These findings highlight the importance of improving access to dementia diagnosis, said the senior author,?Charles Marshall, PhD, a clinical senior lecturer in dementia at the Wolfson Institute of Population Health at the University of London, in a press release.

“A dementia diagnosis can be devastating, and our work shows that we also need to ensure that services have the resources to provide appropriate support after a diagnosis is given,” said Dr. Marshall.

Hugenschmidt and her colleagues help people focus on what they?can do and the importance of getting a good diagnosis as soon as possible. “People often don’t want to talk about their diagnosis — their fears of what will happen and the grief of what they stand to lose feel too overwhelming to speak about,” she says.

But talking about the disease allows for communication about care priorities, and provides the opportunity to plan for caregiving, housing, and income changes, and enroll in clinical trials of new treatments, says Hugenschmidt. “Also, while no forms of dementia are curable right now, there are medications and lifestyle choices that can help reduce symptoms and extend people’s time to live their lives,” she says.

Counseling and Support for People With Dementia Can Help With Depression and Anxiety

“This article also raises an important advocacy issue, which is that supportive counseling is not reliably paid for in our healthcare system; even when services provided can be billed for, they are reimbursed at extremely low rates,” says Hugenschmidt.

There is over 20 years of evidence that dementia care support can reduce depression in caregivers and behavioral symptoms of dementia like depression and anxiety in the person with dementia, yet these services are not reliably reimbursed, especially for early onset disease, she says.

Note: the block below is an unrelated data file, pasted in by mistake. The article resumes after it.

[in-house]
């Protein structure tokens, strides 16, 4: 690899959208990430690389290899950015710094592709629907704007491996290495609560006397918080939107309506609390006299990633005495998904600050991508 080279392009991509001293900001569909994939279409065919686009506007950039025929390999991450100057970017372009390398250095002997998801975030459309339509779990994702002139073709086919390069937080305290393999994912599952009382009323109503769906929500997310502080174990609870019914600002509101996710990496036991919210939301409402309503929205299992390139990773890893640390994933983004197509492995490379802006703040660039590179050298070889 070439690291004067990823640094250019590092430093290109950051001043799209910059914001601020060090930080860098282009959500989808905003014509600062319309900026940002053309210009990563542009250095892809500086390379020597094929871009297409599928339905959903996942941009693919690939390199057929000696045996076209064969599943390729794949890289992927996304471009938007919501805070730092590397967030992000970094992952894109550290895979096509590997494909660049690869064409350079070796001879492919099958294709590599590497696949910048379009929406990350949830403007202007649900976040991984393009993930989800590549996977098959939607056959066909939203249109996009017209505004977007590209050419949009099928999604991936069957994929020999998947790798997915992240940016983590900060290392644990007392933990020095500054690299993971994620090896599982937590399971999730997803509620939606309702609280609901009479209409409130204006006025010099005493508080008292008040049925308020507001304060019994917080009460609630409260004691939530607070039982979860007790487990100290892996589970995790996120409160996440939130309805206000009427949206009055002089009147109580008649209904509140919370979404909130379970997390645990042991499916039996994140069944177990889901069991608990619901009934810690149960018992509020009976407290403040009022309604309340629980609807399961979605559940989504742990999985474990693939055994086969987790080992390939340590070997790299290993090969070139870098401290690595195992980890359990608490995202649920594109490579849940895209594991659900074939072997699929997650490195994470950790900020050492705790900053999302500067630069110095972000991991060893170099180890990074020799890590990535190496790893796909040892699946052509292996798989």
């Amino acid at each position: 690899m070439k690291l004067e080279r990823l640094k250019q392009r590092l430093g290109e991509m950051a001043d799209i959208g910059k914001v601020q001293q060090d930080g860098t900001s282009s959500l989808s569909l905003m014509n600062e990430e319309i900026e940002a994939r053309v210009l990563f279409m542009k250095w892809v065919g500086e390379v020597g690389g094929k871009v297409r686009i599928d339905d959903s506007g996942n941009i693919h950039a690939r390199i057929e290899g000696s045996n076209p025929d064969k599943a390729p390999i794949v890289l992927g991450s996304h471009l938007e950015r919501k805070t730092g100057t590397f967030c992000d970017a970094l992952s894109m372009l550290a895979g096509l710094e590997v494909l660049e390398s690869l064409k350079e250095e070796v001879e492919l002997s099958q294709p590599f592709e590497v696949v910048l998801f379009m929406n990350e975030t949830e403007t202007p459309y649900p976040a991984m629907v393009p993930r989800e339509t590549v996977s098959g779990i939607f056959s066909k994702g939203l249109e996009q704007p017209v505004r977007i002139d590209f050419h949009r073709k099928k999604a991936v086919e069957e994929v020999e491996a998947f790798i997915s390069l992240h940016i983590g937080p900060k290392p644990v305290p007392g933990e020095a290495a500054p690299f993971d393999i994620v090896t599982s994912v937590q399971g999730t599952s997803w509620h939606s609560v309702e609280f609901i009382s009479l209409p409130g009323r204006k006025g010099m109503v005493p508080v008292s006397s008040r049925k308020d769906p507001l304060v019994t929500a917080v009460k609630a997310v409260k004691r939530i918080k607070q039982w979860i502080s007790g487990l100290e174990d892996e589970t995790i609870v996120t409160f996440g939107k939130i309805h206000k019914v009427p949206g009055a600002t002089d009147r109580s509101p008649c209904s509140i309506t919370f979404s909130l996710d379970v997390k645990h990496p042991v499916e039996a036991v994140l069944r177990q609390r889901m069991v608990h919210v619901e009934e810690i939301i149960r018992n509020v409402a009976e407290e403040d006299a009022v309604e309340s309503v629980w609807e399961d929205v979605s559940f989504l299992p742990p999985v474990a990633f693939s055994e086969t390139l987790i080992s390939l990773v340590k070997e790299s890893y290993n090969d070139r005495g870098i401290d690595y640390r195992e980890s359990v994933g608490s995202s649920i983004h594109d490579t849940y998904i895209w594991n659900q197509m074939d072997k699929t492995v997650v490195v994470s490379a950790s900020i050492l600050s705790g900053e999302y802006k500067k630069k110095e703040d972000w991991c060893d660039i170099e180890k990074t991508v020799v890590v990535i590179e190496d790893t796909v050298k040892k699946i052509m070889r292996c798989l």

“Through the advocacy of organizations like the Alzheimer’s Association, congress may act to increase Medicare coverage of these services — it’s important for people to let their elected representatives know about the importance of this kind of support,” says Hugenschmidt.

How to Support a Loved One Who Has Received a Diagnosis of Dementia

Most people with dementia are aware of what the diagnosis means when they get it; they still have insight, says Hugenschmidt. She offers the following advice for people who want to support a loved one who has received a dementia diagnosis.

Remember the humanity and dignity of the person. “One thing I hear very often from people with dementia is that people talk to them differently as soon as they get a diagnosis, even though at that point they are likely still driving and mainly caring for themselves. They will say things to me like, ‘I know that I can’t remember things as well, but he talks to me like I’m a child now,’” she says.

Lean into your friendship. “People with dementia and their care partners also often tell me that friends and family pull away from them after the diagnosis. I think because of the stigma of the disease, people often don’t know what to say or how to interact,” she says.

Instead of pulling away, lean into your friendship, says Hugenschmidt. “Go to coffee or out to lunch or dinner with the person. Listen to them. Understand that they have a disease that may change the way they communicate, but they are fundamentally still the person you have known and loved,” she says.

Initiate contact. It’s important to understand that often one of the first things to change for people with dementia is their ability to initiate, she notes. “This means you might have to be the one to pick up the phone every time to call them, or you might always be the one inviting them out. This isn’t personal — it’s part of the disease, and your persistence as a friend in reaching out to them when they can’t is incredibly important,” says Hugenschmidt.